Present Director of Chicago Studies, Newberry Library
The mission of Chicago Studies is to illuminate Chicago’s dynamic history, literature, culture, and politics through an array of public and scholarly programs inspired by the library’s unique archival collection. Chicago Studies organizes public events; collaborates with Teacher Programs; directs NEH summer institutes for college and university faculty; leads a seminar in archival praxis for doctoral students; contributes to the fellowship program; and works closely with other cultural institutions across Chicago.
Jan. 2012 – July 1, 2015 Director, Dr. William M. Scholl Center for American History and Culture, Newberry Library.
2005-2009 Harper-Schmidt Fellow & Assistant Professor, University of Chicago.
Ph.D. Columbia University, English and Comparative Literature.
M.A. Columbia University, English and Comparative Literature.
B.A. Stanford University, Honors Program in English + Phi Beta Kappa.
2022-2023 National Endowment for the Humanities (NEH) Public Scholars Fellowship
2020 Outstanding Public History Project Award, National Council on Public History, for Chicago 1919: Confronting the Race Riots.
2020 Short Term Fellowship, Beinecke Rare Book & Manuscript Library, Yale University.
2018 Pegasus Prize for Best Book of Poetry Criticism for Chicago Renaissance from the Poetry Foundation.
2015-2016 American Council of Learned Societies (ACLS) Fellowship.
2011-2012 National Endowment for the Humanities (NEH) Fellowship.
2010-2011 National Endowment for the Humanities/Andrew W. Mellon Foundation Fellowship, The Newberry Library.
2011-2012 American Academy of Arts and Sciences Fellowship (1 year), Cambridge, MA.(declined)
2003-2004 Whiting Fellowship, Columbia University.
Summer 2002 Mellon Fellowship, The Henry H. Huntington Library.
Chicago Avant-Garde: Five Women Ahead of Their Time (exhibition catalog, Newberry Library, 2021)
Chicago Renaissance: Literature and Art in the Midwest Metropolis (Yale University Press, 2017).
Modernism and the Ordinary (Oxford University Press, 2009).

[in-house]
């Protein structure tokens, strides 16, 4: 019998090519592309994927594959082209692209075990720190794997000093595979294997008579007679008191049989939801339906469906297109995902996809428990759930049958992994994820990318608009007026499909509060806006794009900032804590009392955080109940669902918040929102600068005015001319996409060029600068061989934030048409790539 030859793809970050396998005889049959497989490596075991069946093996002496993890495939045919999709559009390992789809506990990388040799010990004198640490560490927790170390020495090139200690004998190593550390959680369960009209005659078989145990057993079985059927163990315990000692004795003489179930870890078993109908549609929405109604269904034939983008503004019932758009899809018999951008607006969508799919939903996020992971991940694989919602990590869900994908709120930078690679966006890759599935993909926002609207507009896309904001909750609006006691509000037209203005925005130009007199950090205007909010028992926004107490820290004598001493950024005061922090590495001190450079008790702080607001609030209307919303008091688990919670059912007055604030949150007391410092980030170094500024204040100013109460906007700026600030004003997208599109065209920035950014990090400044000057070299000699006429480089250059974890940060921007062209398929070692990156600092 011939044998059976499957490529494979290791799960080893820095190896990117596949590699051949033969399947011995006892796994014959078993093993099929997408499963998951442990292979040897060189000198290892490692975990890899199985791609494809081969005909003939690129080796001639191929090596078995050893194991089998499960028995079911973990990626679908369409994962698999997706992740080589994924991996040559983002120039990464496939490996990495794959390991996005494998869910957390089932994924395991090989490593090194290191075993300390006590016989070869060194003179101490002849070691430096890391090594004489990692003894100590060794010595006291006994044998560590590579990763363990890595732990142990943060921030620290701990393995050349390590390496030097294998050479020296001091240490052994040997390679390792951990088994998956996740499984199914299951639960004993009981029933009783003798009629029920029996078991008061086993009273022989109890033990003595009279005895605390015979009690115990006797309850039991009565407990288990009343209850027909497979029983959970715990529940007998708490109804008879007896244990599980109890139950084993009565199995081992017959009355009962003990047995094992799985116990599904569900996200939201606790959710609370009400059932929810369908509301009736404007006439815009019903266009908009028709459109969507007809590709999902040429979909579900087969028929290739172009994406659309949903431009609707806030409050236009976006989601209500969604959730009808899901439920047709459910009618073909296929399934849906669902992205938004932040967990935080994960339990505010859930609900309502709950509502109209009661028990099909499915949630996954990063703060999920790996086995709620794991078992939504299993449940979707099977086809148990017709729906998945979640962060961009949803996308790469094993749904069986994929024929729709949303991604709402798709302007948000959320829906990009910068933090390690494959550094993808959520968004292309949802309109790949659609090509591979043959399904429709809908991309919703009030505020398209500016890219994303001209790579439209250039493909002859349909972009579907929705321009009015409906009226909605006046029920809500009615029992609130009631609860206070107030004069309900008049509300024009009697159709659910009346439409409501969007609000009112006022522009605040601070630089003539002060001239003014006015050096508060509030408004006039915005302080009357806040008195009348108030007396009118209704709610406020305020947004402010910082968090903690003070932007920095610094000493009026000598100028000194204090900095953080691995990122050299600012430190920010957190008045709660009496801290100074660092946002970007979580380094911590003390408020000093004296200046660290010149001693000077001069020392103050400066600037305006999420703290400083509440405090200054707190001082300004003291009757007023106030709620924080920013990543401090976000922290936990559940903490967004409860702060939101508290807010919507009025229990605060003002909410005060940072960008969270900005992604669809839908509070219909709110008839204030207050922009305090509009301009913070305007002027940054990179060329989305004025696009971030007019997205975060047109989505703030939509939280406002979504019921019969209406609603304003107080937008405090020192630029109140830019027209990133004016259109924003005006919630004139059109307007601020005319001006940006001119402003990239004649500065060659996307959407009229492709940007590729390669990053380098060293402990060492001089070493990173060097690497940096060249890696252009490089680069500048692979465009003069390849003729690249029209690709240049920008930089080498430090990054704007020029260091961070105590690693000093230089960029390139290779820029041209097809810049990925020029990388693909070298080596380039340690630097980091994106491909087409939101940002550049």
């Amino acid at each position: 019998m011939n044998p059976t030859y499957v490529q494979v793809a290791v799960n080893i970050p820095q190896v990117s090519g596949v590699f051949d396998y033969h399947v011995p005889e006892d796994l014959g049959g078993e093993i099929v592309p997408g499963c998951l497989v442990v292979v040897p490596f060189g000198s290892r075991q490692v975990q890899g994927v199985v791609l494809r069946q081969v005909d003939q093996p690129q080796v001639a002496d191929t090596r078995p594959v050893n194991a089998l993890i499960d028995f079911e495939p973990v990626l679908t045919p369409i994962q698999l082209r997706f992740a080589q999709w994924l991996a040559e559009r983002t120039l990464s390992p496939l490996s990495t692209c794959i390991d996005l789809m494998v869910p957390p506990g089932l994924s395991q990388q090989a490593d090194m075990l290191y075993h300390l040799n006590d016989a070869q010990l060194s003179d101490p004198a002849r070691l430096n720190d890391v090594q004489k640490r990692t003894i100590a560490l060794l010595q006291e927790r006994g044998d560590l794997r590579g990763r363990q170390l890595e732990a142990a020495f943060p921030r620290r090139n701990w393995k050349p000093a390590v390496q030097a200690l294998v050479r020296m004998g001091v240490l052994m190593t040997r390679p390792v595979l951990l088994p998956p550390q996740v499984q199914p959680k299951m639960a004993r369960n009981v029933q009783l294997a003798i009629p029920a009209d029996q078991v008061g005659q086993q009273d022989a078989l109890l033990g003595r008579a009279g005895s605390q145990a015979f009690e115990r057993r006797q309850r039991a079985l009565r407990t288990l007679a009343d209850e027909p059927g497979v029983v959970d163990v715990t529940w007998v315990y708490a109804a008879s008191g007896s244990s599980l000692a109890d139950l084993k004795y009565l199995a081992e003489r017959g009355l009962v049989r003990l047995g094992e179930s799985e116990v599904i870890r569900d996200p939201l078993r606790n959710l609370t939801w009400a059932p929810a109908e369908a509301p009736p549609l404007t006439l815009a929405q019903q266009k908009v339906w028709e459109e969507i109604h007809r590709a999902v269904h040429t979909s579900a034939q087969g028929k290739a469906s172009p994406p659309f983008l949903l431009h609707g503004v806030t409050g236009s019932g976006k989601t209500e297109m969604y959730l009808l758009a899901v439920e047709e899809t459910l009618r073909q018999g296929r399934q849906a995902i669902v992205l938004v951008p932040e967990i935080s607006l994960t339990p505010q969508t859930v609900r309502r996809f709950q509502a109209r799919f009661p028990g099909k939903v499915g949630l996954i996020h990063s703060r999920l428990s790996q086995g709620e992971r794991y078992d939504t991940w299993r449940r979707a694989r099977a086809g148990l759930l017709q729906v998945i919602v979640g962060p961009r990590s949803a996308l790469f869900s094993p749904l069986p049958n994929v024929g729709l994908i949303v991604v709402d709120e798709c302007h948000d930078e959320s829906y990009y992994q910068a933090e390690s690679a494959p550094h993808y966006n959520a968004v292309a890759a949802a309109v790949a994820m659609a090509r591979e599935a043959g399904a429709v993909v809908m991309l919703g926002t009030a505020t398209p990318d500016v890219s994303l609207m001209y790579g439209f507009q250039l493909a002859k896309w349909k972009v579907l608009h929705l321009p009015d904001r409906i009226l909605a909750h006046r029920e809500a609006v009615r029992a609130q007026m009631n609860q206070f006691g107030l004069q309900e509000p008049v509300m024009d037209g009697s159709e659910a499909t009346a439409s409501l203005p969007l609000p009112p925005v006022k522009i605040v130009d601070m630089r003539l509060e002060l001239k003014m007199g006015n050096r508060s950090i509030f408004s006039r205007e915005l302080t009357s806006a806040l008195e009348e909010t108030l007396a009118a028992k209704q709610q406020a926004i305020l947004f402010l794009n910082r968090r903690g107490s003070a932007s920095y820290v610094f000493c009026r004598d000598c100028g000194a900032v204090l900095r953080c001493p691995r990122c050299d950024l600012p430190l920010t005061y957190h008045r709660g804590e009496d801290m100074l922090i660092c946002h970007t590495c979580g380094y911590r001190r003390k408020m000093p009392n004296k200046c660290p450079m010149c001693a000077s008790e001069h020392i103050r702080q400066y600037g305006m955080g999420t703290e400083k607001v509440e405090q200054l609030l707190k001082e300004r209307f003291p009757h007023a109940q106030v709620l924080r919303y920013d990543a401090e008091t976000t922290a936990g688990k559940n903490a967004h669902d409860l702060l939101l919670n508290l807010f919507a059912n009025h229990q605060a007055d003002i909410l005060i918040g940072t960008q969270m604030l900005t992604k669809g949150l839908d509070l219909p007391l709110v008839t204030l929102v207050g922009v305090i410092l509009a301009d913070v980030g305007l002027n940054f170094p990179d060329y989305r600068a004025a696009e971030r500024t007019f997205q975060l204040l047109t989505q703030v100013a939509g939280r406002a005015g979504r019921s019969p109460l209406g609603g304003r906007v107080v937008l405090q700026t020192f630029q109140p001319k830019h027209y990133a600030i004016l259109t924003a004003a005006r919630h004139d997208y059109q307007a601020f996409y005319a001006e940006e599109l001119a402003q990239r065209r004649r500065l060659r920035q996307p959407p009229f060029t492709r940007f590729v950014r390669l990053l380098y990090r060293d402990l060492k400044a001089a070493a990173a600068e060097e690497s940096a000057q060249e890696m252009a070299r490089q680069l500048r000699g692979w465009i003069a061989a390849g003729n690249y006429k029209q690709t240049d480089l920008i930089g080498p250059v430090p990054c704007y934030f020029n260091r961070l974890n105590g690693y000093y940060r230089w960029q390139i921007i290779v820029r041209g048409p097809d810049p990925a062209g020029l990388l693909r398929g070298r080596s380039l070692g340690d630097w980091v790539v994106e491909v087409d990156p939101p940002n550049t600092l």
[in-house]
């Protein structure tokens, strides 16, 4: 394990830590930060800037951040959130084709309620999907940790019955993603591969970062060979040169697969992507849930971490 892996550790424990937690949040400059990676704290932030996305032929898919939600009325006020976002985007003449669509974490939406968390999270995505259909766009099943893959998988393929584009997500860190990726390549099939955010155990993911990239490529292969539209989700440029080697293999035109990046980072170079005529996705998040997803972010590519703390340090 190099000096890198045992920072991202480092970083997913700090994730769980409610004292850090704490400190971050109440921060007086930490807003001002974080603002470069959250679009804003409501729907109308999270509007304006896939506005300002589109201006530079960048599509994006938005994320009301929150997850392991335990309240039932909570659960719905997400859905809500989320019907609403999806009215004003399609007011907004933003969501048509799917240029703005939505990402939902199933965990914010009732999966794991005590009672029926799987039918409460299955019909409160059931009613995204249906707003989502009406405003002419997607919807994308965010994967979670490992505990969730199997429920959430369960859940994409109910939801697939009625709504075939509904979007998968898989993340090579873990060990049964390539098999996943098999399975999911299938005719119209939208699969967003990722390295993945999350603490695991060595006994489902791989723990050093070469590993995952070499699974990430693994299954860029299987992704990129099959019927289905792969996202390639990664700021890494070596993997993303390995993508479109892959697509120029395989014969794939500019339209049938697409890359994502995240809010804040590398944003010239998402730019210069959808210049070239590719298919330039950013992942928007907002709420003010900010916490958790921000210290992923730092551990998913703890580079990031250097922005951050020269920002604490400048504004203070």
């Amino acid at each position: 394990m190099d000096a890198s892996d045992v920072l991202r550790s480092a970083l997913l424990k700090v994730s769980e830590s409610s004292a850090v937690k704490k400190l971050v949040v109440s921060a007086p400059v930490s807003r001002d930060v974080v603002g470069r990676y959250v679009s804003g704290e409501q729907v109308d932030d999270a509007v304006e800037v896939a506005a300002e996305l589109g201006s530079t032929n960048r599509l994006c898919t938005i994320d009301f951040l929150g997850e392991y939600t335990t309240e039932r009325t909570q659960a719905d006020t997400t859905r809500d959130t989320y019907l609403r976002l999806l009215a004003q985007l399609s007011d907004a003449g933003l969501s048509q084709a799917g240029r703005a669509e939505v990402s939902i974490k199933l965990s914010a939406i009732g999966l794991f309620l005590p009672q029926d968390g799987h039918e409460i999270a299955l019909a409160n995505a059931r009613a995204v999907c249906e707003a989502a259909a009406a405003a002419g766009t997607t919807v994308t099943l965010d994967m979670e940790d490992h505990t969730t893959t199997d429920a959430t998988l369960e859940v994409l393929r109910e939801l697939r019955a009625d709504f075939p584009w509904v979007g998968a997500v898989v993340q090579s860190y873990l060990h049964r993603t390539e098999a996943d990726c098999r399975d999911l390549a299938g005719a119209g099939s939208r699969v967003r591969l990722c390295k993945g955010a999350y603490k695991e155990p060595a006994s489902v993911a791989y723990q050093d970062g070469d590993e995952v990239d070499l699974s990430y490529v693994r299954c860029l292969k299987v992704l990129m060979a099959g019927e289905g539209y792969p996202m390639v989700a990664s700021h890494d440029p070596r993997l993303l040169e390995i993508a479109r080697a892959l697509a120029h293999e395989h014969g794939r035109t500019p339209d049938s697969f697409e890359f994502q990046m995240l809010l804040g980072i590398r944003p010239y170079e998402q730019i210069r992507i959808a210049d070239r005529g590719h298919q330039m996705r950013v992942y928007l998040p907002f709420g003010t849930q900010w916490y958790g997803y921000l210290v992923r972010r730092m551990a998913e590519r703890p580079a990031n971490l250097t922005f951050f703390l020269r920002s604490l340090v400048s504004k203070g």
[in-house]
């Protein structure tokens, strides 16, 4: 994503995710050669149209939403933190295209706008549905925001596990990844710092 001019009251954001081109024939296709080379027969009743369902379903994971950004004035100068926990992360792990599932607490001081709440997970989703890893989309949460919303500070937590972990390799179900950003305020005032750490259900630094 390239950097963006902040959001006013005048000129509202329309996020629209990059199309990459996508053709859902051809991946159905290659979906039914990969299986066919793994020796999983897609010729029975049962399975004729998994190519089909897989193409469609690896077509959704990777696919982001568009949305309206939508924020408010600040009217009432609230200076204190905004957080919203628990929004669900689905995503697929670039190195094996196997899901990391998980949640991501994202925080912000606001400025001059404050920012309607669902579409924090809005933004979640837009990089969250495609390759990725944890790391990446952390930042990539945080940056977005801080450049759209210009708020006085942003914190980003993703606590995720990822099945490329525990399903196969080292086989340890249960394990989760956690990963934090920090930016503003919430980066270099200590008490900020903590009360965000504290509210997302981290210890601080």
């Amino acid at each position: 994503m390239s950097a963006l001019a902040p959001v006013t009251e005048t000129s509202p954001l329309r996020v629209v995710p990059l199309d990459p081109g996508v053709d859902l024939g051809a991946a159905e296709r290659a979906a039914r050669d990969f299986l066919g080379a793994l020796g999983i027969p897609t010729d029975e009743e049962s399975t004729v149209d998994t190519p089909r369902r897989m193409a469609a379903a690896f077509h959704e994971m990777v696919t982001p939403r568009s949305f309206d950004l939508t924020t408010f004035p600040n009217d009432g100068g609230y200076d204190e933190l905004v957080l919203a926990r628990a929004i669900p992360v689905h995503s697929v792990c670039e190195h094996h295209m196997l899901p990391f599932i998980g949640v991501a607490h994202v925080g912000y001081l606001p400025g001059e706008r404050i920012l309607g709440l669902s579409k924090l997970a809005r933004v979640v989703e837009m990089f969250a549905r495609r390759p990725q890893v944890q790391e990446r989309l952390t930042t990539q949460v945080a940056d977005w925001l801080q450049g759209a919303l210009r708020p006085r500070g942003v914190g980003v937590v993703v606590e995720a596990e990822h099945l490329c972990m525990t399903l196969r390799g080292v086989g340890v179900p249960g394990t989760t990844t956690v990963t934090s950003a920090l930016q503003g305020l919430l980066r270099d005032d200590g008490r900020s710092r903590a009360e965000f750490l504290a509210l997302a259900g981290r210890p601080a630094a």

“Flicker of an Eyelid: Isamu Noguchi, Ruth Page, and the Universe of Chicago,” Noguchi Museum, Spring 2021.
“Richard Wright in Chicago,” Richard Wright in Context, edited Michael Nowlin (Cambridge University Press, 2021).
“Ruth Page, Katherine Dunham, and ‘La Guiablesse,'” Dancing on the Third Coast: Chicago Dance Histories, ed. Susan Manning and Lizzie Leopold (forthcoming).
“Little Rooms.” Into the City: A History of Chicago Art, eds. Robert Cozzolino and Maggie Taft (Chicago: University of Chicago Press, 2018).
Midwest Interludes: Three Vignettes of the Chicago Renaissance, Los Angeles Review of Books, August 22, 2017.
“When Chicago Was the Real Literary Capital of the United States,” LitHub, September 18, 2017
“Margaret Anderson’s My Thirty Years’ War.” Chicago 101 (Chicago: Caxton Club and the University of Chicago Press, forthcoming 2017).
“Seeing Eldzier Cortor.” Chicago Review (May, 2016).
“‘Fruitful Envy’: Writers at The Arts Club of Chicago.” The Arts Club at 100: Art and Culture in Chicago, 1916-2016 (Chicago: University of Chicago Press/The Arts Club of Chicago, 2016).
“Across Stark Lines.” Centennial: A History of the Renaissance Society, 1915-2015 (Chicago: The Renaissance Society, 2015).
“Stevens and Auden.” Wallace Stevens Journal (Fall, 2013): 224-230.
“Alexander Calder Letter to Rue Shaw.” The Newberry 125: Stories of Our Collection (Chicago: University of Chicago Press, 2012).
“Everyday Life Studies.” Modernism/Modernity (January, 2011): 175-180.
“‘An invincible force meets an immovable object’: Gertrude Stein comes to Chicago.” Modernism/Modernity (April, 2010): 331-361.
“Introduction.” Narration, by Gertrude Stein (Chicago: University of Chicago Press, 2010): vii-xii.
“Robert Hass’s Guilt or The Weight of Wallace Stevens.” The American Poetry Review, Volume 36, number 5 (Sept/Oct 2007): 37-45.
“Sex and Sexuality.” A Companion to Modernist Literature and Culture, Eds. David Bradshaw and Kevin J.H. Dettmar (Oxford: Blackwell Publishing, 2006).
“Wallace Stevens’ Commonplace.” The Wallace Stevens Journal 29.1 (Spring 2005): 106-116.
“Virginia Woolf’s ‘cotton wool of daily life.’” Journal of Modern Literature 26.2 (Winter 2003): 42-65.
“Gertrude Stein, William James, and Habit in the Shadow of War.” Twentieth-Century Literature, Volume 49, number 3 (Fall 2003): 328-359.
“Stevens and Auden: Antimythological Meetings.” The Wallace Stevens Journal 27 (Fall 2003): 240-254.
“Kuh-Kuh: The Woman Who Brought Modern Art to Chicago,” Chicago Reader, November 12, 2021.
“Waves of Transformation: Five Women of the Chicago Avant-Garde,” Los Angeles Review of Books, Oct. 10, 2021.
“Covert,” Chicago Reader, April 27, 2020.
“Cad of the Century: Two New Biographies of Ben Hecht,” Los Angeles Review of Books, July 12, 2019.
“What did a 1930s ballet say about cultural appropriation in modernist Chicago?” Chicago Reader, March 28, 2019.